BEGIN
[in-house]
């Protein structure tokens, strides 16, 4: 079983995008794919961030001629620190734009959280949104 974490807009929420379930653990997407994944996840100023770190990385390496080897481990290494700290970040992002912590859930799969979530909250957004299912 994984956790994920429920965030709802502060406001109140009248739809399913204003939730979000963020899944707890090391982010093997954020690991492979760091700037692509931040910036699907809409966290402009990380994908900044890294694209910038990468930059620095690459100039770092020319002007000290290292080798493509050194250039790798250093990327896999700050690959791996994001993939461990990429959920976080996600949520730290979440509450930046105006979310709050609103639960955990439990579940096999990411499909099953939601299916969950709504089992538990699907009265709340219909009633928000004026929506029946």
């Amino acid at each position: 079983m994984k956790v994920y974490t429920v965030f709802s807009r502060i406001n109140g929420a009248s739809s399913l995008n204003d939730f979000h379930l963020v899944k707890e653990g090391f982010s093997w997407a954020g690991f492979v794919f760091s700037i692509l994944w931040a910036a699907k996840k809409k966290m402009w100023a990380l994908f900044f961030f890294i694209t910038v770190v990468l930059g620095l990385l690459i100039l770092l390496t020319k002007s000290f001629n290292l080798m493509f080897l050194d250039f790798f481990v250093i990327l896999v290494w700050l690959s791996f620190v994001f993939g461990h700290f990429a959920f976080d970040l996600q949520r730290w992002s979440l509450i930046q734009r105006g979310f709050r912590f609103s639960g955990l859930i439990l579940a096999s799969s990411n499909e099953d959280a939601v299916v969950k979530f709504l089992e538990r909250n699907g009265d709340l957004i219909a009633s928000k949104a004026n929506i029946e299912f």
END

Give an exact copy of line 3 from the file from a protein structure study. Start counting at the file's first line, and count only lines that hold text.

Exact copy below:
């Amino acid at each position: 079983m994984k956790v994920y974490t429920v965030f709802s807009r502060i406001n109140g929420a009248s739809s399913l995008n204003d939730f979000h379930l963020v899944k707890e653990g090391f982010s093997w997407a954020g690991f492979v794919f760091s700037i692509l994944w931040a910036a699907k996840k809409k966290m402009w100023a990380l994908f900044f961030f890294i694209t910038v770190v990468l930059g620095l990385l690459i100039l770092l390496t020319k002007s000290f001629n290292l080798m493509f080897l050194d250039f790798f481990v250093i990327l896999v290494w700050l690959s791996f620190v994001f993939g461990h700290f990429a959920f976080d970040l996600q949520r730290w992002s979440l509450i930046q734009r105006g979310f709050r912590f609103s639960g955990l859930i439990l579940a096999s799969s990411n499909e099953d959280a939601v299916v969950k979530f709504l089992e538990r909250n699907g009265d709340l957004i219909a009633s928000k949104a004026n929506i029946e299912f």